MOUNT PLEASANT, Mich. — Police warned the public not to a confront a 19-year-old man suspected of fatally shooting two people on Friday at a Central Michigan University residence hall, saying he is considered dangerous and likely still in the area.
Investigators said neither victim was a student and described the shooting as a “family-type domestic situation.” Police declined to confirm a Detroit Free Press report citing unnamed sources that said the suspect, James Eric Davis Jr., had fatally shot his parents when they came to pick him up for spring break.
Campus police identified and released a photo of Davis during an afternoon news conference. Lt. Larry Klaus said surveillance video suggests he fled on foot after the 8:30 a.m. shooting at Campbell Hall.
Klaus said anyone who sees Davis shouldn’t confront him, but needs to call 911. The school, which has about 23,000 students, urged everyone on campus to take shelter.
“He should be considered armed and dangerous,” said Klaus, adding that Davis was wearing a black hoodie but had been shedding certain clothes while on the run.
Klaus said Davis was taken to a hospital Thursday night by campus police because of a drug-related health problem, possibly an overdose. No other details were released.
Davis is from Plainfield, Illinois, and graduated from Central High School in 2016, said Tom Hernandez, a spokesman for Plainfield School District 202.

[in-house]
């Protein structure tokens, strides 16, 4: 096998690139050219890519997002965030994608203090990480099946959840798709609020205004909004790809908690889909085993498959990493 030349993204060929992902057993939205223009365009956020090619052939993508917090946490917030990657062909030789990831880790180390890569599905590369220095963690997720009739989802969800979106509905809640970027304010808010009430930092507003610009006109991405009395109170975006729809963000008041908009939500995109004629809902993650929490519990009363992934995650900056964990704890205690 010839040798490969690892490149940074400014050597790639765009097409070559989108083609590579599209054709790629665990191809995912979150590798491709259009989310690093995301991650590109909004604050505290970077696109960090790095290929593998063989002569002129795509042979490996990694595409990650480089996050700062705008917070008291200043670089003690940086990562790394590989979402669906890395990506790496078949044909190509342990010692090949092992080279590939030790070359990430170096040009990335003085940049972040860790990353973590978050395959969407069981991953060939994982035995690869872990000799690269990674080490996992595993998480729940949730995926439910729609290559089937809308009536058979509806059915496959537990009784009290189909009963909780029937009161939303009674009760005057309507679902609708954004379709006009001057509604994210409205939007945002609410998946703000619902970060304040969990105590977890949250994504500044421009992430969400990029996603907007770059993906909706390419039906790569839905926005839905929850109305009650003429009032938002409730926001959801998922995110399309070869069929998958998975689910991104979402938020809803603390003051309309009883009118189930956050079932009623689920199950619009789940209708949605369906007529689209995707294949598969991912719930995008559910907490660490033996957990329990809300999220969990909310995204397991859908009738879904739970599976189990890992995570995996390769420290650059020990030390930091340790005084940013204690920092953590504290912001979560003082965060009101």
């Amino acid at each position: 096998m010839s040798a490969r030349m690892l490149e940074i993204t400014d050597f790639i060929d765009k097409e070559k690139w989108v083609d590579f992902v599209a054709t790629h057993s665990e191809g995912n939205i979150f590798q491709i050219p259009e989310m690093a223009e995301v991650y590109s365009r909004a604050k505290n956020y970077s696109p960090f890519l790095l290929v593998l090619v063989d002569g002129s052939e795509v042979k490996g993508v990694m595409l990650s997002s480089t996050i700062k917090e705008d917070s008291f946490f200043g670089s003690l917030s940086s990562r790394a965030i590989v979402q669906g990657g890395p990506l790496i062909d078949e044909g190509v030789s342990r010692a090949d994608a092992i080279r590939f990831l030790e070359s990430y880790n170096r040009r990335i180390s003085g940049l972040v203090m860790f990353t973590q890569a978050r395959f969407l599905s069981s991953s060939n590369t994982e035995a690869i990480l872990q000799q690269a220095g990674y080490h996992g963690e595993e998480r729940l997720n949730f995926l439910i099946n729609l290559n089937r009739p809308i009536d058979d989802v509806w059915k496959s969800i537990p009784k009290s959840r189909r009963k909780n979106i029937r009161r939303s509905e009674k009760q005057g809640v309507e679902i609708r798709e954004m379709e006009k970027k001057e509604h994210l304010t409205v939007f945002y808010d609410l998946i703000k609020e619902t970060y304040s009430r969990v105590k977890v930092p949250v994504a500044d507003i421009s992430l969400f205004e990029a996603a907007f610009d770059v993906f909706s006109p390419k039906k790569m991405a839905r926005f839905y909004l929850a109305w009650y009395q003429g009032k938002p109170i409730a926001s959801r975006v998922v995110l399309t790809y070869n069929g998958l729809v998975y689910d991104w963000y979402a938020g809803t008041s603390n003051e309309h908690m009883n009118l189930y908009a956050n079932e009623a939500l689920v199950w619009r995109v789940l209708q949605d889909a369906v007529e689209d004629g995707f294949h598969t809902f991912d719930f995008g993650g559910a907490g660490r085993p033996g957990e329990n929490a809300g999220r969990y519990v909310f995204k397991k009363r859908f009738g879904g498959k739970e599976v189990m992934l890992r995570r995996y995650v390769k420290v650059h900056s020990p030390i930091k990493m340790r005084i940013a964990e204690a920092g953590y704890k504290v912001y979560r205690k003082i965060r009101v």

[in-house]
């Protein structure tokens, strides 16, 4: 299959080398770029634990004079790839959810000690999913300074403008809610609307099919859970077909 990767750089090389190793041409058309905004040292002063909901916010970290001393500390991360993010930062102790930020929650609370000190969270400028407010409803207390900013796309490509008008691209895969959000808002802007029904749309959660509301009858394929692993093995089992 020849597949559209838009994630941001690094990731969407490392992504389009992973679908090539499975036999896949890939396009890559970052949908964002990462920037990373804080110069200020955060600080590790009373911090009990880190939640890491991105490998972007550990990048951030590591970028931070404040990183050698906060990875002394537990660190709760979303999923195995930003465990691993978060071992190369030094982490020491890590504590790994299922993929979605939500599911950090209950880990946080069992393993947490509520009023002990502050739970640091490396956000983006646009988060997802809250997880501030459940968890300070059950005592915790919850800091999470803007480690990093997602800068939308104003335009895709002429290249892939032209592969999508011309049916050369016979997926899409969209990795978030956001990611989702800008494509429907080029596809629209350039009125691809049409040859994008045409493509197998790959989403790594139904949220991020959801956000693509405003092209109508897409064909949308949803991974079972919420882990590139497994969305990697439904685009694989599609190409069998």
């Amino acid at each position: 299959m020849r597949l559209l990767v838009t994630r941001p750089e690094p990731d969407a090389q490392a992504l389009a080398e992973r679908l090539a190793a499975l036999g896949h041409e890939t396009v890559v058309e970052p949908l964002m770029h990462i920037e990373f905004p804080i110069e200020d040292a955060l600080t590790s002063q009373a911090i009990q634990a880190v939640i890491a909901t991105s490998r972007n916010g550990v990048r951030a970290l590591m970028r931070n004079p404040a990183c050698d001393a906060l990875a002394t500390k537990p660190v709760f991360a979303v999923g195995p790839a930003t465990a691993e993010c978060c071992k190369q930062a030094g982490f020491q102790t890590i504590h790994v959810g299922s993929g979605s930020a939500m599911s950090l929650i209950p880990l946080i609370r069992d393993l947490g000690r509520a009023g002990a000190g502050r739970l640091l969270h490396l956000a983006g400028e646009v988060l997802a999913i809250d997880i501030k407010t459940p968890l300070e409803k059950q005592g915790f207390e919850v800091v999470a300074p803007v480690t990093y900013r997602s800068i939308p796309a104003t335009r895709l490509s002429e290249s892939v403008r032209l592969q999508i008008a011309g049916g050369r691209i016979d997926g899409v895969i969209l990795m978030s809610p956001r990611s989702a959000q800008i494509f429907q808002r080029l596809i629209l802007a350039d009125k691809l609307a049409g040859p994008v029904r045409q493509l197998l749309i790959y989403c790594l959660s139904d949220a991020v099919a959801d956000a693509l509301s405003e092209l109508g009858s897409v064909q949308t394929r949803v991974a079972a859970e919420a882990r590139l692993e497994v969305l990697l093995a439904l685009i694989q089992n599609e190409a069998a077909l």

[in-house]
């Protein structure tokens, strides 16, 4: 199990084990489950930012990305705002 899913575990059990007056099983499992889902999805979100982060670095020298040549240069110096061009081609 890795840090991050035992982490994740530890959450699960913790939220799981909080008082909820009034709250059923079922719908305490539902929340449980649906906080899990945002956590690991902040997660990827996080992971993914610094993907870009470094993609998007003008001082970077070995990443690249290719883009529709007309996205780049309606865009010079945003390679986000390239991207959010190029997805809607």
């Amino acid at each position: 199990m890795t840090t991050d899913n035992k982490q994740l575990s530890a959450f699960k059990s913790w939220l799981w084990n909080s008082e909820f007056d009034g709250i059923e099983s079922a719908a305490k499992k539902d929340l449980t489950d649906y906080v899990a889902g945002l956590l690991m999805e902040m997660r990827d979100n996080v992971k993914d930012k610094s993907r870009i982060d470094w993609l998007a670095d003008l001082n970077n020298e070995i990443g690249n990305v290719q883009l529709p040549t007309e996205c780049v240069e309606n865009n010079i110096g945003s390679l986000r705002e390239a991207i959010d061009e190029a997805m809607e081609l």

The shooting occurred on the last day of classes before spring break at the Mount Pleasant campus, which is about 70 miles north of Lansing. Parents who were trying to pick up students were told instead to go to a local hotel where staff would assist them while the manhunt was ongoing.
The school posted an alert Friday morning on social media about shots being fired at Campbell Hall. An automated phone message also was sent to students.
Halie Byron, 20, said she locked herself in her off-campus house, about a 10-minute walk from Campbell Hall. She had planned to run errands before traveling home to the Detroit area.
“It’s scary thinking about how easy a shooter can come into a college campus anywhere — a classroom, a library. There’s so much easy access,” Byron said.
In the surrounding community, students and staff in the Mount Pleasant school district were told not to leave nine buildings. Visitors also weren’t being allowed to enter.
News researcher Rhonda Shafner contributed from New York City.